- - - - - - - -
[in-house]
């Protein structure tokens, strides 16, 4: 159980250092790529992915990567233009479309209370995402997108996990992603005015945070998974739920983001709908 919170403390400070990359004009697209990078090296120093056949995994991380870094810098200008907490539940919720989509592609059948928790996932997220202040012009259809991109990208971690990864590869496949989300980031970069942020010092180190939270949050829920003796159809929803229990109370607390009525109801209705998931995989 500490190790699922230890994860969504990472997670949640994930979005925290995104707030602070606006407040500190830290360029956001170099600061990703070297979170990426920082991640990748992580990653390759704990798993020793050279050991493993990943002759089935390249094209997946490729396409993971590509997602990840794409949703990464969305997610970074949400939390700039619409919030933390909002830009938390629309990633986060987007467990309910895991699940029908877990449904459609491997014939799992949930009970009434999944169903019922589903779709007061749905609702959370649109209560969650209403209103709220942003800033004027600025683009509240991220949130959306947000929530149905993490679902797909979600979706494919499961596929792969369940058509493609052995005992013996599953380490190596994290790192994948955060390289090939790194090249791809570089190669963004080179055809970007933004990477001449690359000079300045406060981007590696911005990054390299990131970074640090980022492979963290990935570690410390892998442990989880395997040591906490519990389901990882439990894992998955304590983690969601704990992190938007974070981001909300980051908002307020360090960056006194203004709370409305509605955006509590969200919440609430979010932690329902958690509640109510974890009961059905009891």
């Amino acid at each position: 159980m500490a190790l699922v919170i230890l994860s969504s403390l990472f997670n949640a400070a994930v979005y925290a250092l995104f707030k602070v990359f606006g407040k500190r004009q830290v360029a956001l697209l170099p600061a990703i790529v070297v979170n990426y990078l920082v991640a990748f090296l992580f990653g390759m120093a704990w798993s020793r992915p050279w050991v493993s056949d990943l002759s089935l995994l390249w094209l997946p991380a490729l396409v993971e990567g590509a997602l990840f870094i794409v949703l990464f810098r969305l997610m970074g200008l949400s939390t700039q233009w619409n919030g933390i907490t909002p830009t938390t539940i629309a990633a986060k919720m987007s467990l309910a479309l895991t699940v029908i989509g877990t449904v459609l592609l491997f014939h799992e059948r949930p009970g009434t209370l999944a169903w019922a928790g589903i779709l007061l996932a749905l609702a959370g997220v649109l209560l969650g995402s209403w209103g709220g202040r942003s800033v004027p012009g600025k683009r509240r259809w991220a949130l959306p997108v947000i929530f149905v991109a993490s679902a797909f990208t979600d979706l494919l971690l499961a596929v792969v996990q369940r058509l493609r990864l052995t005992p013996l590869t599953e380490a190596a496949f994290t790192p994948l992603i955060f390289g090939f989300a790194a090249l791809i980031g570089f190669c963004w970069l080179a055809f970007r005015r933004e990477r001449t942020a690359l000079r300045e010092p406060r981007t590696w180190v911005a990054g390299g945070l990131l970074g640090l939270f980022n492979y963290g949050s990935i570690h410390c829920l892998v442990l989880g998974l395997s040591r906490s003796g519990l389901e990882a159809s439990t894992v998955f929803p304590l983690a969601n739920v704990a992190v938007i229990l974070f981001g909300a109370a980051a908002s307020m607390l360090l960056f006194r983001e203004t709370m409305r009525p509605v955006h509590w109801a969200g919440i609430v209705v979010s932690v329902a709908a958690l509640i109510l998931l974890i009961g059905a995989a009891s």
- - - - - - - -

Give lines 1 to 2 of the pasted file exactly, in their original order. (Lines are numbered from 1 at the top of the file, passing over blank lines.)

[in-house]
């Protein structure tokens, strides 16, 4: 159980250092790529992915990567233009479309209370995402997108996990992603005015945070998974739920983001709908 919170403390400070990359004009697209990078090296120093056949995994991380870094810098200008907490539940919720989509592609059948928790996932997220202040012009259809991109990208971690990864590869496949989300980031970069942020010092180190939270949050829920003796159809929803229990109370607390009525109801209705998931995989 500490190790699922230890994860969504990472997670949640994930979005925290995104707030602070606006407040500190830290360029956001170099600061990703070297979170990426920082991640990748992580990653390759704990798993020793050279050991493993990943002759089935390249094209997946490729396409993971590509997602990840794409949703990464969305997610970074949400939390700039619409919030933390909002830009938390629309990633986060987007467990309910895991699940029908877990449904459609491997014939799992949930009970009434999944169903019922589903779709007061749905609702959370649109209560969650209403209103709220942003800033004027600025683009509240991220949130959306947000929530149905993490679902797909979600979706494919499961596929792969369940058509493609052995005992013996599953380490190596994290790192994948955060390289090939790194090249791809570089190669963004080179055809970007933004990477001449690359000079300045406060981007590696911005990054390299990131970074640090980022492979963290990935570690410390892998442990989880395997040591906490519990389901990882439990894992998955304590983690969601704990992190938007974070981001909300980051908002307020360090960056006194203004709370409305509605955006509590969200919440609430979010932690329902958690509640109510974890009961059905009891």